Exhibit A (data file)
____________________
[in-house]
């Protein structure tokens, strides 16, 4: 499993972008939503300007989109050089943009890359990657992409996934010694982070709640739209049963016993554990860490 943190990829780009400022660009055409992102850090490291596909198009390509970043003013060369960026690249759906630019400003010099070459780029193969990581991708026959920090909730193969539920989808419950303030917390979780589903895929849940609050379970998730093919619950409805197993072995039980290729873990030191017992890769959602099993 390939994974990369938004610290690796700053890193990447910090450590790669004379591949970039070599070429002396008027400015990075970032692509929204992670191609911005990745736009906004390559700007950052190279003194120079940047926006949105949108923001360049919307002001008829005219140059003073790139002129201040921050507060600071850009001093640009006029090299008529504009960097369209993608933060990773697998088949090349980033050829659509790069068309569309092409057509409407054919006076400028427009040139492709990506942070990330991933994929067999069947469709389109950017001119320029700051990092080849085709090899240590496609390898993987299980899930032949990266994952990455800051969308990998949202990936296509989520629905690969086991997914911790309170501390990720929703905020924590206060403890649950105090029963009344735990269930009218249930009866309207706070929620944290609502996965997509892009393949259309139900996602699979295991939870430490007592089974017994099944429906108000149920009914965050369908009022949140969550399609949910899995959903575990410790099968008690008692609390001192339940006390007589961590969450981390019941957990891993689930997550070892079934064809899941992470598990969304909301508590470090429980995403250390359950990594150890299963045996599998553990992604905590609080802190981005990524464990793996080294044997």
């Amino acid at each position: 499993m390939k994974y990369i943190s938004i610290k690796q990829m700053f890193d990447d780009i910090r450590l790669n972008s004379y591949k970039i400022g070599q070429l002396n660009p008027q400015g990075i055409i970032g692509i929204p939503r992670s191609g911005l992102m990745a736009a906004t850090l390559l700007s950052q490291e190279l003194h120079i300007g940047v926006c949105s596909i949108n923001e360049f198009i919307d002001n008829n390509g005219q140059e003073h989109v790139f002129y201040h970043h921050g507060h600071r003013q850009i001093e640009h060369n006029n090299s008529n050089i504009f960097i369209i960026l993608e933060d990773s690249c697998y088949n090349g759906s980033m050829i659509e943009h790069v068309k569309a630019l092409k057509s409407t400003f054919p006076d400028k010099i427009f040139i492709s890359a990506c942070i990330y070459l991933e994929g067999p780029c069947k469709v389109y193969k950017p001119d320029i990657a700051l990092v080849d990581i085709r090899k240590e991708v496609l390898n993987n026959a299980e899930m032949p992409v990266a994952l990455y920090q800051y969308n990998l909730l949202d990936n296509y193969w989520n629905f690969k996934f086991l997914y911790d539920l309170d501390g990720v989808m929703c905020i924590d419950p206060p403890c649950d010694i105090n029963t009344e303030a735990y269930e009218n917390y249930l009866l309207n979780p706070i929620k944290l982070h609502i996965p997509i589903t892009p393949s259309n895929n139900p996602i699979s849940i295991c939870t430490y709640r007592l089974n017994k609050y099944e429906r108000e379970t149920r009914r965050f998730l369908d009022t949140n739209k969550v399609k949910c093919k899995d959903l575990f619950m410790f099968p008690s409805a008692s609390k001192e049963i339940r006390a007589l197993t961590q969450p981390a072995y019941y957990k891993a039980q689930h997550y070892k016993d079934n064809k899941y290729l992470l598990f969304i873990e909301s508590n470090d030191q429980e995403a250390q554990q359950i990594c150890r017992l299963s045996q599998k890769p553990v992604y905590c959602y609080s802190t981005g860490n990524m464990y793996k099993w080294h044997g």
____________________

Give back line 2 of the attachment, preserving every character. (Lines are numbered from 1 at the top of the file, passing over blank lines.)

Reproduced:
């Protein structure tokens, strides 16, 4: 499993972008939503300007989109050089943009890359990657992409996934010694982070709640739209049963016993554990860490 943190990829780009400022660009055409992102850090490291596909198009390509970043003013060369960026690249759906630019400003010099070459780029193969990581991708026959920090909730193969539920989808419950303030917390979780589903895929849940609050379970998730093919619950409805197993072995039980290729873990030191017992890769959602099993 390939994974990369938004610290690796700053890193990447910090450590790669004379591949970039070599070429002396008027400015990075970032692509929204992670191609911005990745736009906004390559700007950052190279003194120079940047926006949105949108923001360049919307002001008829005219140059003073790139002129201040921050507060600071850009001093640009006029090299008529504009960097369209993608933060990773697998088949090349980033050829659509790069068309569309092409057509409407054919006076400028427009040139492709990506942070990330991933994929067999069947469709389109950017001119320029700051990092080849085709090899240590496609390898993987299980899930032949990266994952990455800051969308990998949202990936296509989520629905690969086991997914911790309170501390990720929703905020924590206060403890649950105090029963009344735990269930009218249930009866309207706070929620944290609502996965997509892009393949259309139900996602699979295991939870430490007592089974017994099944429906108000149920009914965050369908009022949140969550399609949910899995959903575990410790099968008690008692609390001192339940006390007589961590969450981390019941957990891993689930997550070892079934064809899941992470598990969304909301508590470090429980995403250390359950990594150890299963045996599998553990992604905590609080802190981005990524464990793996080294044997």